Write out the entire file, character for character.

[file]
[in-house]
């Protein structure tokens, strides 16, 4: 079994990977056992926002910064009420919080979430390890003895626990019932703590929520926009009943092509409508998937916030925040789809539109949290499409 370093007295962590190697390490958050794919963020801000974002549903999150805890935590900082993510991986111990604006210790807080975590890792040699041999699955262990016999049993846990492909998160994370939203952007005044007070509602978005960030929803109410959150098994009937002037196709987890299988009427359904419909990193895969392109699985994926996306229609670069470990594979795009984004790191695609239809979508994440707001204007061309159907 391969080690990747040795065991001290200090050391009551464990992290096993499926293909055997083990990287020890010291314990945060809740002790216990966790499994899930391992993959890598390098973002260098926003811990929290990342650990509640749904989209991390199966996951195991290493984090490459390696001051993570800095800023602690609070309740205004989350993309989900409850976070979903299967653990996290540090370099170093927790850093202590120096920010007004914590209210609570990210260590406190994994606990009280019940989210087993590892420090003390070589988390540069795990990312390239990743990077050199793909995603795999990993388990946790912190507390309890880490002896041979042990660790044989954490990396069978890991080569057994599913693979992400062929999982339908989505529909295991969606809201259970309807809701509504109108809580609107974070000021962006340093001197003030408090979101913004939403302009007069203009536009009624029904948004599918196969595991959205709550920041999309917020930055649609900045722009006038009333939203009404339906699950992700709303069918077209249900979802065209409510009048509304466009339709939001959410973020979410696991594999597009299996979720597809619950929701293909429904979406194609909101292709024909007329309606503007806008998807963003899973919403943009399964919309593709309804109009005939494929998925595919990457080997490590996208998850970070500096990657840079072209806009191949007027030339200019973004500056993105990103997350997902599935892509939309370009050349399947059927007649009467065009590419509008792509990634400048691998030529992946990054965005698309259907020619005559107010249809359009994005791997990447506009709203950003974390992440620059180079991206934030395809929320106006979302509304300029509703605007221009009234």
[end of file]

[in-house]
């Protein structure tokens, strides 16, 4: 079994990977056992926002910064009420919080979430390890003895626990019932703590929520926009009943092509409508998937916030925040789809539109949290499409 370093007295962590190697390490958050794919963020801000974002549903999150805890935590900082993510991986111990604006210790807080975590890792040699041999699955262990016999049993846990492909998160994370939203952007005044007070509602978005960030929803109410959150098994009937002037196709987890299988009427359904419909990193895969392109699985994926996306229609670069470990594979795009984004790191695609239809979508994440707001204007061309159907 391969080690990747040795065991001290200090050391009551464990992290096993499926293909055997083990990287020890010291314990945060809740002790216990966790499994899930391992993959890598390098973002260098926003811990929290990342650990509640749904989209991390199966996951195991290493984090490459390696001051993570800095800023602690609070309740205004989350993309989900409850976070979903299967653990996290540090370099170093927790850093202590120096920010007004914590209210609570990210260590406190994994606990009280019940989210087993590892420090003390070589988390540069795990990312390239990743990077050199793909995603795999990993388990946790912190507390309890880490002896041979042990660790044989954490990396069978890991080569057994599913693979992400062929999982339908989505529909295991969606809201259970309807809701509504109108809580609107974070000021962006340093001197003030408090979101913004939403302009007069203009536009009624029904948004599918196969595991959205709550920041999309917020930055649609900045722009006038009333939203009404339906699950992700709303069918077209249900979802065209409510009048509304466009339709939001959410973020979410696991594999597009299996979720597809619950929701293909429904979406194609909101292709024909007329309606503007806008998807963003899973919403943009399964919309593709309804109009005939494929998925595919990457080997490590996208998850970070500096990657840079072209806009191949007027030339200019973004500056993105990103997350997902599935892509939309370009050349399947059927007649009467065009590419509008792509990634400048691998030529992946990054965005698309259907020619005559107010249809359009994005791997990447506009709203950003974390992440620059180079991206934030395809929320106006979302509304300029509703605007221009009234």